Sexual harassment at Brock University brought into the spotlight

Earlier today, the CBC published an article entitled “Brock University tells student to keep quiet about sexual harassment finding” that reveals a Brock University professor sexually harassed one of his female students, who then, after reporting the incident to university administration, was asked to keep the investigation confidential.

In response to the article, Brock University issued an official statement via their online, marketing publication, The Brock News, claiming that the CBC article contains “outdated information”.

Schmon Tower

“The University has in fact addressed the issue in a serious manner,” read the online statement that was also sent out to all Brock undergraduate students through their e-mails. “The employee is not assigned to a class and is not on campus.”

Many students and community members have taken to social media to voice their disappointment and outrage in light of the recent news. Specifically on Brock University’s official Facebook page, some commenters that claim to be students refute the university’s claims.

“You did not move promptly. You told the student she had to remain quiet about the assault. You refuse to deliver proof of any disciplinary action taken against the person who committed an act of sexual assault,” stated one commenter in response to the article.

“Trying to spin this story is just as insulting as their inability and unwillingness to act in an effective manner in dealing with this very serious issue,” said another commenter.

The CBC article stated that the unidentified Brock student who was the victim of the harassment reported the sexual harassment incident to the university earlier this school year, 11 months after the incident reportedly occurred. The article names David Schimmelpenninck van der Oye, a professor in the Department of History as the perpetrator of the harassment against his student. The three-month long investigation ended this January.

“Its conclusions accepted the student’s version of events, that she “immediately started to object” to the advances of her professor,” stated the article posted to CBC.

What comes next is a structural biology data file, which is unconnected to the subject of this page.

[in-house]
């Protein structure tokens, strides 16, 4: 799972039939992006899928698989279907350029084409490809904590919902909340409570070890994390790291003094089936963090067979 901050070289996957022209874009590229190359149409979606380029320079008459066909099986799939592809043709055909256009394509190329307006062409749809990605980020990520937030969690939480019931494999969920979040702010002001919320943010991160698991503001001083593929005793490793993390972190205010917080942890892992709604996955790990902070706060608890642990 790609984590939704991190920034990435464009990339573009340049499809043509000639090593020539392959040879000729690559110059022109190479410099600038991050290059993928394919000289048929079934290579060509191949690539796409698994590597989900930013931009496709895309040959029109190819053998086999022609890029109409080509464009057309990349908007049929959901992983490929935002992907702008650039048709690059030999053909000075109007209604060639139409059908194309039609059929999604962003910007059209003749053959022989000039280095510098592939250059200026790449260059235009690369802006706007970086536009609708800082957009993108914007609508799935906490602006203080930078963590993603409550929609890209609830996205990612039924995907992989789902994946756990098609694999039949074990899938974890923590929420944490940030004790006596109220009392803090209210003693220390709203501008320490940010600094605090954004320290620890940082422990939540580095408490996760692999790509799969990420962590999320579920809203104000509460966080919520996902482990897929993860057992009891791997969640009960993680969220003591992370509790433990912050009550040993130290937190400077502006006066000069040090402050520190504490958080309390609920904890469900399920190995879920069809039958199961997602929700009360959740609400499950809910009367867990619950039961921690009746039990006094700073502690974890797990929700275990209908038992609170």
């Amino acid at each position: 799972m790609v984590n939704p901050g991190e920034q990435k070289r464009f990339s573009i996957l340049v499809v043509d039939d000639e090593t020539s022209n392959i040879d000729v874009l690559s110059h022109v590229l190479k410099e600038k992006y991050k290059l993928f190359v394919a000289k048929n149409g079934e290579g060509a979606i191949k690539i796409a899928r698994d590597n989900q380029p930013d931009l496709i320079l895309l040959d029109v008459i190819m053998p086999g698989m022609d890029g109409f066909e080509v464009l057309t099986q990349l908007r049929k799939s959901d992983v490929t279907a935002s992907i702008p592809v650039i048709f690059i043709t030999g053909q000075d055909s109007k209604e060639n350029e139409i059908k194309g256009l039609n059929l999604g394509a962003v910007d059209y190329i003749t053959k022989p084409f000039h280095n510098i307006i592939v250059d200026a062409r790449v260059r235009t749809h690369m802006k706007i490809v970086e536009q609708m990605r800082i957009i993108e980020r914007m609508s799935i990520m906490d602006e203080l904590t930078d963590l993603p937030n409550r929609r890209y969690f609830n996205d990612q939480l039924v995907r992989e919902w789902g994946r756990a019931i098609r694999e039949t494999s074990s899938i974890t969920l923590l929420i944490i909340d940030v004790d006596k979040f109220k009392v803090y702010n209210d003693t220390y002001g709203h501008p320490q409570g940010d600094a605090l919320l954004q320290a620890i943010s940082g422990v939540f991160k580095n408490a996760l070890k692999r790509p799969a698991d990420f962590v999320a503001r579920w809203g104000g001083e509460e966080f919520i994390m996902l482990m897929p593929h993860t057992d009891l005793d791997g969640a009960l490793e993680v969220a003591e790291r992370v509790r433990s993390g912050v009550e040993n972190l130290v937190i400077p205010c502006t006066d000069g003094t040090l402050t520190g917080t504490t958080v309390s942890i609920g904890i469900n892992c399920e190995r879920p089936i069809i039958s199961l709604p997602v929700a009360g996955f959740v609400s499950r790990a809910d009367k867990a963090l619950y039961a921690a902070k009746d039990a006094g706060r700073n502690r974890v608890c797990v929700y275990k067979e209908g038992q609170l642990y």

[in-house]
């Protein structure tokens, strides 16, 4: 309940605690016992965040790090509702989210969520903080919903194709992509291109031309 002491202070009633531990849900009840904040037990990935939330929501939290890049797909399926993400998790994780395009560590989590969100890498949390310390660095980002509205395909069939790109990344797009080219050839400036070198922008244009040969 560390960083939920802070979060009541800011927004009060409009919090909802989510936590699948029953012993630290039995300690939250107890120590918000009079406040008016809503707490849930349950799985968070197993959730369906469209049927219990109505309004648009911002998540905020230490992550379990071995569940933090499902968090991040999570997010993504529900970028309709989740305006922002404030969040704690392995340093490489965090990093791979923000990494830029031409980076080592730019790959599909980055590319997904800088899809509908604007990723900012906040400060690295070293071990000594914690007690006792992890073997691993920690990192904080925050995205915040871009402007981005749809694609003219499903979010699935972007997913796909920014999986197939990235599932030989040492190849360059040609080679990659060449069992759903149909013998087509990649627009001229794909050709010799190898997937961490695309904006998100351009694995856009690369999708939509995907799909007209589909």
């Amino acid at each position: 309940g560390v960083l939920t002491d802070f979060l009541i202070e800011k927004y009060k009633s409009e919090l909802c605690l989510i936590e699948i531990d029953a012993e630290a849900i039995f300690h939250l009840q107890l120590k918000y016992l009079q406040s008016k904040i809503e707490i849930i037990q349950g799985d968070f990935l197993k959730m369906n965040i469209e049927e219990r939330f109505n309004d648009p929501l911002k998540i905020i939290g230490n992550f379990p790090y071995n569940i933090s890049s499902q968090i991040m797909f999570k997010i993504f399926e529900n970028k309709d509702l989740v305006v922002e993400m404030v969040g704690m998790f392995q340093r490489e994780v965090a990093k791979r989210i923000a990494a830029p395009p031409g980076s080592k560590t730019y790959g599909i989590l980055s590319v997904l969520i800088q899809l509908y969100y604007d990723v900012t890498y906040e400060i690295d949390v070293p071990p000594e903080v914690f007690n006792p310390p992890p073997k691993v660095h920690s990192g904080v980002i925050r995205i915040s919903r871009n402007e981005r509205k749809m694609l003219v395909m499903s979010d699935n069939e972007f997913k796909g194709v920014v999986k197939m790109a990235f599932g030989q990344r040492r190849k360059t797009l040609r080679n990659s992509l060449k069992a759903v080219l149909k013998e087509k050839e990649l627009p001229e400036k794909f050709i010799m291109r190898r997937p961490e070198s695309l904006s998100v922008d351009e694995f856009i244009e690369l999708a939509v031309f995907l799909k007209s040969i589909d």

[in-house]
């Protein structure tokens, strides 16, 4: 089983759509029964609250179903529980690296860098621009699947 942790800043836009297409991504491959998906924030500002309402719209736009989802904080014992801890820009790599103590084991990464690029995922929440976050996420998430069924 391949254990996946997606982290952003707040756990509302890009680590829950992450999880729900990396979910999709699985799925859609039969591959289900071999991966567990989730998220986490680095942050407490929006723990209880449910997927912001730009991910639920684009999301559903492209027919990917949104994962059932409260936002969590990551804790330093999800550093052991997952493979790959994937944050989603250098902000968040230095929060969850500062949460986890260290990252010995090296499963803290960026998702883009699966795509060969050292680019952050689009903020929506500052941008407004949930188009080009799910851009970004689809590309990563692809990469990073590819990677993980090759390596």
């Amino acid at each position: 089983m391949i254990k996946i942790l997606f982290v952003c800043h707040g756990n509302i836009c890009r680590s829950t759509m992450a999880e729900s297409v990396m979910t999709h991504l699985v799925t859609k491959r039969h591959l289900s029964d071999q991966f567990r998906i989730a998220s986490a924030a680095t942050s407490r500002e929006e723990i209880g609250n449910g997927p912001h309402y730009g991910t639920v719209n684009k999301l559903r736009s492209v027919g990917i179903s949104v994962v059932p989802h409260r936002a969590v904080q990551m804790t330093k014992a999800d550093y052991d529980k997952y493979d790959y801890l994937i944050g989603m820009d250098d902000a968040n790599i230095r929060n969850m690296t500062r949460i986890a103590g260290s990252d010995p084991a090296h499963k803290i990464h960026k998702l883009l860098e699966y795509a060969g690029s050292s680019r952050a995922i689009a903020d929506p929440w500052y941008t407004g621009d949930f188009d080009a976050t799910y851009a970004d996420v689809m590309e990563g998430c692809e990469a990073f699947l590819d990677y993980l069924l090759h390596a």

However, despite Brock’s claims that “Brock officials moved promptly after being told of sexual harassment claim”, as the headline of the official statement read, Schimmelpenninck van der Oye taught two upper-year classes up until this week.

Students enrolled in HIST 3P60 (The World of Genghis Khan: Inner Asia since 500 BC) that was taught by Schimmelpenninck, received an e-mail on Mar. 9 that their lecture the next day was cancelled.

While an official replacement for Schimmelpenninck for the remainder of the semester has yet to be officially decided, Dr. Victor Thiessen is currently teaching the class.

Students in the class were not notified, nor given an explanation as to why Schimmelpenninck would no longer be teaching the class, in fact, some students believed that he was on sabbatical.

The official statement from the university simply states that “the employee is not assigned to a class and is not on campus.” When contacted by The Brock Press, the university declined to clarify further about the Schimmelpenninck van der Oye’s actual status and whether or not he has been placed on sabbatical.

The biggest issue that is coming out over this story however, is the fact that the university allegedly warned the student who reported the incident to not release any details and that the confidentiality of all parties involved must be maintained.